What do you do if the horses are pawing when tied up? What do you do if they whinny and call for each other?
This is the first time I’ve hauled Willow and Gabby together. Willow is always a bit insecure at horse shows and Gabby hasn’t been hauled very much (less than five times).
Gabby is a more confident horse in general but she still has questions about all this new stuff. Willow is more insecure and having Gabby around has made her worse.
Instead of avoiding this issue, I will haul them together and work on it.
I don’t stress when they are calling out but I do require them to respect my aids. When leading, they are not allowed to invade my space or otherwise disobey. When riding, they are not allowed to ignore my reins, legs or other cues. If the horses don’t respect my aids, I look at it as an opportunity to practice.
The most viewed video on my YouTube channel is Roxy and the bareback & bridleless, Live Like You Were Dyin’ ride. People often wonder how I developed the relationship I did with Roxy. The answer is…a little bit at a time.
My goal in this video series is to show you the slow, steady progression of training. At times I’m tempted to say that horse training looks boring. As our communication becomes more refined the progress is more subtle. Good horse training isn’t very exciting on a daily basis but it is what makes the final exciting ride in the show pen possible.
All of these experiences I’m signing up for will stretch me and my horses out of our comfort zones. They will test us in ways that I cannot recreate at home. They will reveal our weaknesses and show us where we can grow.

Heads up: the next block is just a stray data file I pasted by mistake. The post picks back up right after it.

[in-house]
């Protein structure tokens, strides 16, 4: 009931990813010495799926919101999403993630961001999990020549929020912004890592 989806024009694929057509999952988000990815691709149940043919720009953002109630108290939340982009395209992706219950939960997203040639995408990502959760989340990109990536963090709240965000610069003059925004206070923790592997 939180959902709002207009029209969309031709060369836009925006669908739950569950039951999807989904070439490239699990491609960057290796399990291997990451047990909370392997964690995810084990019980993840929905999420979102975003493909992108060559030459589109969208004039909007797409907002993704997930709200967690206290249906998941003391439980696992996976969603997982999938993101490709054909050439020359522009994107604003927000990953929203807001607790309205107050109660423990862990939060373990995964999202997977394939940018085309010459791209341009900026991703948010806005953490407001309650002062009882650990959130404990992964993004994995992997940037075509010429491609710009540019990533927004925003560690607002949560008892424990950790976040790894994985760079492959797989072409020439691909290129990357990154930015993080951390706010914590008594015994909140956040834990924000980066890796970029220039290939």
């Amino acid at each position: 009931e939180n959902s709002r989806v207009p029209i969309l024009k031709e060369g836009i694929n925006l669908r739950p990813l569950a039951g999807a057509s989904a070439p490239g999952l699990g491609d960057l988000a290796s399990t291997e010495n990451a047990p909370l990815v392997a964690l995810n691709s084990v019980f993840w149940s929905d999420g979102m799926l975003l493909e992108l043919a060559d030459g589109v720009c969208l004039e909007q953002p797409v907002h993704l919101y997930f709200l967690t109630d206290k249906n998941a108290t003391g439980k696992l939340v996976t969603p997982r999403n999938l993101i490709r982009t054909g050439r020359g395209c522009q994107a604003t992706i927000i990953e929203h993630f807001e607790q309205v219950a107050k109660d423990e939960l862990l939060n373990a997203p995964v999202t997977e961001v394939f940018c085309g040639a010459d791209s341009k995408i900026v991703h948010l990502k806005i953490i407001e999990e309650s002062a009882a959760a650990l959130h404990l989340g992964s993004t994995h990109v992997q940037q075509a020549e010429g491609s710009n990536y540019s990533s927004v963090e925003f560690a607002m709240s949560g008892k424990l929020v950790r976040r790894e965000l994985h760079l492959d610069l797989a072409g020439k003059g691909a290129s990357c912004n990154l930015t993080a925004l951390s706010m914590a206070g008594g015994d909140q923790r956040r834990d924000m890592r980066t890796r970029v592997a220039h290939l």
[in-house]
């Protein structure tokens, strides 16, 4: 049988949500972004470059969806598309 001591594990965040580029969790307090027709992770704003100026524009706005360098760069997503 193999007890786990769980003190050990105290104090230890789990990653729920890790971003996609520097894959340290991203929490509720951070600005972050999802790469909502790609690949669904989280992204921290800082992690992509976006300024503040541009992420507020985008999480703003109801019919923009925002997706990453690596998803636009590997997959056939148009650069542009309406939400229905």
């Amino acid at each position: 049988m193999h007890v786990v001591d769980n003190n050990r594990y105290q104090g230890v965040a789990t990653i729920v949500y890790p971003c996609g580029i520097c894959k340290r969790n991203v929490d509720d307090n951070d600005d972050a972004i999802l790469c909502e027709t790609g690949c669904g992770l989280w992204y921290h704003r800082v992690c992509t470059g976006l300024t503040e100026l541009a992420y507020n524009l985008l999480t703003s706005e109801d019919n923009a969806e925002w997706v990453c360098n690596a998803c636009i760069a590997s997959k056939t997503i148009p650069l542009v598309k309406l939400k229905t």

When I show, I appreciate the ribbons and the feedback but they are not my end goal. I want to develop a better understanding of each horse and ultimately I hope they become an extension of my own body…of their free will.
In case you’re new here: In 2019 I plan on showing two of my horses in Western Dressage with the goal of showing at the Western Dressage World show in October.
Along the way, I am also training and showing in traditional dressage, reining and ranch riding with my quarter horses.
I’m going to be sharing my journey so anyone who is interested can learn along with me.
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WHY IS MY HORSE...?
No one taught you the skills you need to work through these things.
Riders often encounter self-doubt, fear, anxiety, frustration, and other challenging emotions at the barn. The emotions coursing through your body can add clarity, or can make your cues indistinguishable for your horse.
Learning these skills and begin communicating clearly with your horse.
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